A Handbook of Contemporary Research
Edited by Toshiko Takenka
Chapter 8: Patent Office Oppositions and Patent Invalidation in Court: Complements or Substitutes?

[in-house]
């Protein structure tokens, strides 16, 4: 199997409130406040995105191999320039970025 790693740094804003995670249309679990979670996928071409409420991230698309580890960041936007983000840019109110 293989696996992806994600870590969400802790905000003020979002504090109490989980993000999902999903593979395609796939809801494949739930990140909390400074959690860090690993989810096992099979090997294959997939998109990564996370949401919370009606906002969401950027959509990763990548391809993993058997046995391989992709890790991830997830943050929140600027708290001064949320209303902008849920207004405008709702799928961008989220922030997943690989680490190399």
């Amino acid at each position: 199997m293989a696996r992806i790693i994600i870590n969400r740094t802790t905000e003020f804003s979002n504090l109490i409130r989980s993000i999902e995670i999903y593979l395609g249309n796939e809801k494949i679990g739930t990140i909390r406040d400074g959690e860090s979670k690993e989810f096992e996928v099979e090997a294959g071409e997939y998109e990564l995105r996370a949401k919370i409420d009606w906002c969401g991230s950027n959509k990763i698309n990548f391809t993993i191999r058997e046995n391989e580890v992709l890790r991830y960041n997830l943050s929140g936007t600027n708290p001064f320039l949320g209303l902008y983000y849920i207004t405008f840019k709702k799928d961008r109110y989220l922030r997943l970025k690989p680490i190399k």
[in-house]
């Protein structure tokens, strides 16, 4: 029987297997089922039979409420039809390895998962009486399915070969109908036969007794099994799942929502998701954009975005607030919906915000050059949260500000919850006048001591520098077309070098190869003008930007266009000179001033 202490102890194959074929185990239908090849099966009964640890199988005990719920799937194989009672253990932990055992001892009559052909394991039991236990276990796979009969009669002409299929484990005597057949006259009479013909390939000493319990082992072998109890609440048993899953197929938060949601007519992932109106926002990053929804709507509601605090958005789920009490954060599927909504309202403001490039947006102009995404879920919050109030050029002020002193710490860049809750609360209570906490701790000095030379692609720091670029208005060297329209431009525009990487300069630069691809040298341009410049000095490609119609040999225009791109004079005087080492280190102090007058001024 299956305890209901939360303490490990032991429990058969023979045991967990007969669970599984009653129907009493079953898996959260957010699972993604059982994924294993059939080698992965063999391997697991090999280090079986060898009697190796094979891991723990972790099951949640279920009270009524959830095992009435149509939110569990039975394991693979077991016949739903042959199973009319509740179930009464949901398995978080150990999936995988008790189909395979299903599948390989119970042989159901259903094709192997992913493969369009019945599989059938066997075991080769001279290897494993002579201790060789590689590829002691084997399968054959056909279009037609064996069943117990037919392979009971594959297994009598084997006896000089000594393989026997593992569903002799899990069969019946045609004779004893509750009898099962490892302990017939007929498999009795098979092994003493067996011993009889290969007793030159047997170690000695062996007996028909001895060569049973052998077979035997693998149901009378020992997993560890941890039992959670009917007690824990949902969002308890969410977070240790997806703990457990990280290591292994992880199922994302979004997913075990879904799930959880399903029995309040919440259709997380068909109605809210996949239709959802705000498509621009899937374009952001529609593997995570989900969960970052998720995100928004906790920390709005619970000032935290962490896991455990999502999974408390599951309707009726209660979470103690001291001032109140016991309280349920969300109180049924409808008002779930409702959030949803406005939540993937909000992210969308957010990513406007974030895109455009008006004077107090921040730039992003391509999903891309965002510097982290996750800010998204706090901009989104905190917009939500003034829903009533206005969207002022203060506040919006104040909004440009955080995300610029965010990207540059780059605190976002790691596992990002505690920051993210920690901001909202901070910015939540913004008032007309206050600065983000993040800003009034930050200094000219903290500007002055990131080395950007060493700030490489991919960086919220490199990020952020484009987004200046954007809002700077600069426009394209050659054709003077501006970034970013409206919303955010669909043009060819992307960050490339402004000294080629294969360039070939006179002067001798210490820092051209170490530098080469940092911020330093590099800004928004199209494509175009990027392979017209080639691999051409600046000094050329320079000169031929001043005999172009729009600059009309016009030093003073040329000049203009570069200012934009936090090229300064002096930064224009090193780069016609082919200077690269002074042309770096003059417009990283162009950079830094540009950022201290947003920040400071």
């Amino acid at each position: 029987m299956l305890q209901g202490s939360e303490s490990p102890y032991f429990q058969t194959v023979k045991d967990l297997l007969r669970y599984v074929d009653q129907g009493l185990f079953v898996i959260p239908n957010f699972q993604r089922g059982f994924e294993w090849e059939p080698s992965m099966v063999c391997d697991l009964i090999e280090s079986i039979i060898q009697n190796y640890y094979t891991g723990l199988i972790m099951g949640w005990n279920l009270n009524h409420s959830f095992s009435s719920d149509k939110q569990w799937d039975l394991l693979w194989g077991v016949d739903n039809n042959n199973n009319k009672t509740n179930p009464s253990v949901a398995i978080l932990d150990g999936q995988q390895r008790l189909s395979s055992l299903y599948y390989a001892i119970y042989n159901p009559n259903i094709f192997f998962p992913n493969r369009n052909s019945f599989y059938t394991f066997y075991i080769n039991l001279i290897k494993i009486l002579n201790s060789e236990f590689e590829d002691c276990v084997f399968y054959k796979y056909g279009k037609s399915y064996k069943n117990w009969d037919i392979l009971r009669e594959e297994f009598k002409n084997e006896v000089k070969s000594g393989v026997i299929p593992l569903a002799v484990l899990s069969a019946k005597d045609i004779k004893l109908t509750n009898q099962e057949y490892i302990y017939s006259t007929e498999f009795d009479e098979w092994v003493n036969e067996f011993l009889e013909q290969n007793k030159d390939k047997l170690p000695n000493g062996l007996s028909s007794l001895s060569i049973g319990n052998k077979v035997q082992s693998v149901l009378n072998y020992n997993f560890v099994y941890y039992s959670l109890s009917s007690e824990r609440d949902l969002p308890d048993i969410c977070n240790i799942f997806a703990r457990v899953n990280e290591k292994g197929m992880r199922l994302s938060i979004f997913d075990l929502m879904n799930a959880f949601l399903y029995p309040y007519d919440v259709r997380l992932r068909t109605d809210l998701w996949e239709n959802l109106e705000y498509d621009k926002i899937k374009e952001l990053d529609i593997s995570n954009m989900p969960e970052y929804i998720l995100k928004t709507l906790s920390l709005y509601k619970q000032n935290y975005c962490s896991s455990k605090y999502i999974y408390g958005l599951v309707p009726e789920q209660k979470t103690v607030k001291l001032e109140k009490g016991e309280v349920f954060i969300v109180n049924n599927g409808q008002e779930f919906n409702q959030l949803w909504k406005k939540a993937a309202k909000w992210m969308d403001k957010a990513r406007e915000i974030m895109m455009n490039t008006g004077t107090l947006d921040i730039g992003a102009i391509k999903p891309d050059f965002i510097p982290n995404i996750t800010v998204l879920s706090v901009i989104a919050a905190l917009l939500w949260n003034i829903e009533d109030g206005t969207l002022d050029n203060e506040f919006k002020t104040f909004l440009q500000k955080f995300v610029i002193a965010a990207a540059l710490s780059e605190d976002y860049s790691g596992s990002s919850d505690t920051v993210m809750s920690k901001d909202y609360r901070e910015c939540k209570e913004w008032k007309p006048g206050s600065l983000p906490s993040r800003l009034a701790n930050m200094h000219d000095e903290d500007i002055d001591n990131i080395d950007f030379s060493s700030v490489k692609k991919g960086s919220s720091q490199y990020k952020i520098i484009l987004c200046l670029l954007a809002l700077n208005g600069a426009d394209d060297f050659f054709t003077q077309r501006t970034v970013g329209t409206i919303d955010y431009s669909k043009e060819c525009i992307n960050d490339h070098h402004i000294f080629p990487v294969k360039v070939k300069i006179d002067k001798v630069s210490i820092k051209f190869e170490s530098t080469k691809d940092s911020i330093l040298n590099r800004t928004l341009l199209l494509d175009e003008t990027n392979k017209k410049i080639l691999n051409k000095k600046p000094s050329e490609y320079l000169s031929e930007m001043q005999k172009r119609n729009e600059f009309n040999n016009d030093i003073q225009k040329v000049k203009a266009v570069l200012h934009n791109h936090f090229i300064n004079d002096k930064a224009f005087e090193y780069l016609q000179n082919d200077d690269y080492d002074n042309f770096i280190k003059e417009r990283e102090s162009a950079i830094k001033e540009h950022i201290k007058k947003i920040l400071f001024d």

Jay P. Kesan 1 Introduction A patent can be a powerful tool. It grants its owner exclusive rights over a particular technology by allowing him to exclude others from the use of that technology. It allows the inventor to exploit her unilateral control over the technology by charging other parties for the right to use the invention (i.e. a license). Or the inventor can retain sole access to the technology – charging supra-competitive prices for a good or service that no one else can produce without permission. Either way, the patentee retains sole control over his invention. From an institutional perspective, the patent system is a two-stage bargain. At the first stage, the U.S. Patent and Trademark Office (hereafter the ‘PTO’) grants patent rights to inventors after examining the prior art and the patent application to determine whether the requirements for patentability are met. At the next stage, in order to enforce their issued patent rights, patentees have to resort to the federal courts and an action for patent infringement. Alleged infringers may counter by challenging in court the scope, validity, and enforceability of patent rights issued in the first stage. Thus, the patent system itself contemplates a role for the courts that involves reviewing the work of the PTO. The patent regime is typically justified by the economic argument that the benefits it creates outweigh the costs it imposes. The possibility of high profits and licensing fees accruing to patent holders guarantees that the creator of any valuable invention will...
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